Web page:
The detective and the scientist: clues in a patient’s DNA may predict their response to cancer drugs
Since the birth of modern medicine, research has provided extensive knowledge about the biological events leading to complex diseases such as cancer. Benchside science continues to enable the development of effective drugs which target the root cause of the disease, known as targeted therapy. Whilst targeted therapy has the advantage of minimising unwanted side effects, doctors must be able to predict which patients will respond to a given class of drug. Fortunately, recent genetic studies have shown a patient’s response to treatment may be written in their DNA. Particularly within the field of cancer research, scientists and clinicians have been forced to embrace a fundamental shift from a traditional “one size fits all” approach to that of precision medicine, which describes a model in which an individual’s treatment is directed by subtle clues, or mutations, in the individual’s unique genetic code, or DNA.
The development of personalised medicine began with a stratified approach, which aimed to treat patients according to their subtype of disease, as opposed to their individual genetics. Clinically-distinct subtypes of breast cancer have been defined since 2012 (TCGA) and have been shown to drastically improve treatment outcomes of patients with this disease. One subtype known as HER2-positive breast cancer describes the presence of the human epidermal growth factor receptor-2 (HER2) protein on tumour cell surfaces. Although this subtype only accounts for 1 in 5 breast tumours, this finding allowed doctors to prescribe Herceptin, a targeted therapy which specifically blocks HER2, inhibiting a known cellular pathway which otherwise enables cell growth and proliferation. Therefore, Herceptin successfully reduces tumour growth and induces cell death in a defined subset of patients whilst minimising the severe side effects of traditional chemotherapy.
Recently, advances in genetic profiling have provided scientists with a means to interrogate a high volume of DNA samples from patients with all kinds of cancer. Although, like in breast cancer, this has led to increased understanding of disease subtypes in pancreatic tumours, clinical management of the latter has remained unchanged for 40 years. Unfortunately, scientists have yet to successfully target the main genetic faults in pancreatic cancer due to the highly variable, or heterogeneous, genetics of this disease. Therefore, scientists aim to identify clues that guide a combination approach to treatment, using a lower dose of traditional chemotherapy alongside a less toxic, targeted drug. Most recently, scientists have started trialling a drug known as Olaparib in the 2% of pancreatic cancer patients that possess a fault in the DNA sequence, or gene, known as BRCA1. Although a fault or mutation in BRCA1 is not a main ‘driver’ of pancreatic cancer, scientists have already shown that these patients are likely to benefit from olaparib which targets a related, ‘sister’ protein, PARP1. Olaparib, an inhibitor of PARP1, is an example of a targeted drug which has been shown to improve overall survival in breast cancer and ovarian cancer patients, prior to testing its utility for the treatment of pancreatic tumours.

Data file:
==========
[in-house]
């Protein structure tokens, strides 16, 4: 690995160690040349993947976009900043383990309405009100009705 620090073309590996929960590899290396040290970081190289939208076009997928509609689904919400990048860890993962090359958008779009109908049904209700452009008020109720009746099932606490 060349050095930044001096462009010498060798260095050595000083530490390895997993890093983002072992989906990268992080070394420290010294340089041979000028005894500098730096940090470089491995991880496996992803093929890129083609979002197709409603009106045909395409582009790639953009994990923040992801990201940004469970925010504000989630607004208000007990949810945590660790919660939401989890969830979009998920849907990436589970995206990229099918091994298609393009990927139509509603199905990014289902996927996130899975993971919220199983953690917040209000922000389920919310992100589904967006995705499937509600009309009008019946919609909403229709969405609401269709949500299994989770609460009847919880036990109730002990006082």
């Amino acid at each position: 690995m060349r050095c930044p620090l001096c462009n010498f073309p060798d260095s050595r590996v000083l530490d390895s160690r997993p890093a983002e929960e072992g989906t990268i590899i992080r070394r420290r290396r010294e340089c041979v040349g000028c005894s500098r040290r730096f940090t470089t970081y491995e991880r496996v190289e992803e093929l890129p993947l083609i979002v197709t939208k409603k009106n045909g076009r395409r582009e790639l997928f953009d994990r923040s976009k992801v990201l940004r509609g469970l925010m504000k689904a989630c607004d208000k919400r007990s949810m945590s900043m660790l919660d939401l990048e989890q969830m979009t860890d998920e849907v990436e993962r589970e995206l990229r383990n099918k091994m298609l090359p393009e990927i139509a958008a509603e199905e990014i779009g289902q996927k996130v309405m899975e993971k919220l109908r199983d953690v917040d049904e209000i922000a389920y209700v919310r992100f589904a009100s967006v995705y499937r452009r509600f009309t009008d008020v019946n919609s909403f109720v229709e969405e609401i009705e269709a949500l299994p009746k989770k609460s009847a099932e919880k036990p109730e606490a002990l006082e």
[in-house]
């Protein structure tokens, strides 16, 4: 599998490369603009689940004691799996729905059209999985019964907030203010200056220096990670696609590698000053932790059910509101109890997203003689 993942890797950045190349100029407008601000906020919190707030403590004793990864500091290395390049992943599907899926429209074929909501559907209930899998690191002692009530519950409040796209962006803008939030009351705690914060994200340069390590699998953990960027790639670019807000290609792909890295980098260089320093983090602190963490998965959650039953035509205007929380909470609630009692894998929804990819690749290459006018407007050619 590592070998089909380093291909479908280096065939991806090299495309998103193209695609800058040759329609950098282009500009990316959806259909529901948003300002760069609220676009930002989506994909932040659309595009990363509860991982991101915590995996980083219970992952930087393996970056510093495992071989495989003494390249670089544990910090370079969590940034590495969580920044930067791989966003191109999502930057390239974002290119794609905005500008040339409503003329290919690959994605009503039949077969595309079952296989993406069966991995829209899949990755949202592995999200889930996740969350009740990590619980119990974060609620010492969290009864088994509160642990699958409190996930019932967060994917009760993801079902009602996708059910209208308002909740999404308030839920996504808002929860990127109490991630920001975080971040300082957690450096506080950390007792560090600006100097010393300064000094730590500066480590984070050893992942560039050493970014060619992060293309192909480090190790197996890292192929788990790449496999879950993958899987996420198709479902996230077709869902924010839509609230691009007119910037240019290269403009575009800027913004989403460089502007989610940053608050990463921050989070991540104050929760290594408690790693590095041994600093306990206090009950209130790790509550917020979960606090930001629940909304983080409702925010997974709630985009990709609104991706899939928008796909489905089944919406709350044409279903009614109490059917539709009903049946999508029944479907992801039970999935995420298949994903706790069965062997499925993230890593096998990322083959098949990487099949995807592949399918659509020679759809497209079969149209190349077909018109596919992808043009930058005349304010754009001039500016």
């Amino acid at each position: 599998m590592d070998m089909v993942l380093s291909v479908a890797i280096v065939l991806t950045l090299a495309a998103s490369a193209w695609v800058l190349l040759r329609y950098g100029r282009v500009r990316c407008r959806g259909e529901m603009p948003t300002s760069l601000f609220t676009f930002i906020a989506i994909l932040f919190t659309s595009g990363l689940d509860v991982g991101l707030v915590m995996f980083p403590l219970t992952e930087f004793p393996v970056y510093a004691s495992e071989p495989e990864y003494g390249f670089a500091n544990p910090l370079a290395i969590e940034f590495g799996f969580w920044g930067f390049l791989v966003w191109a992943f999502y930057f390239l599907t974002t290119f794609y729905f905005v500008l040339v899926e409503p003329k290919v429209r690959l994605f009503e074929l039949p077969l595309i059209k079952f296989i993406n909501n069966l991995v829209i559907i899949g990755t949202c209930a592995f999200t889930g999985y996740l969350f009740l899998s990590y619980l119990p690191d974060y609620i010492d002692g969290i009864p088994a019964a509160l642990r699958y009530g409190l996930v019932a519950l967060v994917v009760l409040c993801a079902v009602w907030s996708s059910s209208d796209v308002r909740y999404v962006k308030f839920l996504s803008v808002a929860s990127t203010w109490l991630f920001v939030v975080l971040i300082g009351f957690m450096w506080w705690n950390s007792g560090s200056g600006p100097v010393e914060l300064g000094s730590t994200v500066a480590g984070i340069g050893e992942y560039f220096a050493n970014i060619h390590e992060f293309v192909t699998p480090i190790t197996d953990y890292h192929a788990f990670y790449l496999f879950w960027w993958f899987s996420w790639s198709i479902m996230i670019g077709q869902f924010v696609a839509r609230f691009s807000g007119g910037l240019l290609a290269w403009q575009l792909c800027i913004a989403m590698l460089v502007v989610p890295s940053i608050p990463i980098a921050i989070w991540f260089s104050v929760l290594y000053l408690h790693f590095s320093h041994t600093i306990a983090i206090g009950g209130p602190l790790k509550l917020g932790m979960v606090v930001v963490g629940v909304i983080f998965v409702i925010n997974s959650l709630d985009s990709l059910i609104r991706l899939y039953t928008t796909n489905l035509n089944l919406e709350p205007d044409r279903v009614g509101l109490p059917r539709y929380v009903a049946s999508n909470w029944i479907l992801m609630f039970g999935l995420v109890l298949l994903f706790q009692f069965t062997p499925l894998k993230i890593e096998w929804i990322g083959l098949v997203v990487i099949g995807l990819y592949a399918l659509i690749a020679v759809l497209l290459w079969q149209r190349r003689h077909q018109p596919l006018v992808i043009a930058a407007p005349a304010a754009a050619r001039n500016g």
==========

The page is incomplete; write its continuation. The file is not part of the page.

Due to the relatively low frequency of targets, such as the BRCA mutation or the presence of HER2 in pancreatic cancer, it is difficult for scientists to justify creating a dedicated clinical trial for such drugs. This has meant that scientists, both in Glasgow and beyond, are required to redesign clinical trials that we hope will identify genetic flags which will predict which treatment is the best for patients. Here in Glasgow, clinicians and scientists have developed a series of clinical trials under the title, Precision-Panc. This umbrella trial will look at the utility of known drugs in the context of pancreatic cancers (such as those that target faults in DNA repair pathways, similar to BRCA). In addition, these trials hope to improve our understanding of which patients respond best to either of the current chemotherapeutic regimes, FOLFIRNOX or Abraxane/Gemcitabine. One way to investigate differences in drug response between patients is to replicate a patient’s tumour in the lab and test for the most effective drug combination prior to performing genetic tests to identify genetic flags known as biomarkers which correspond with a better drug response.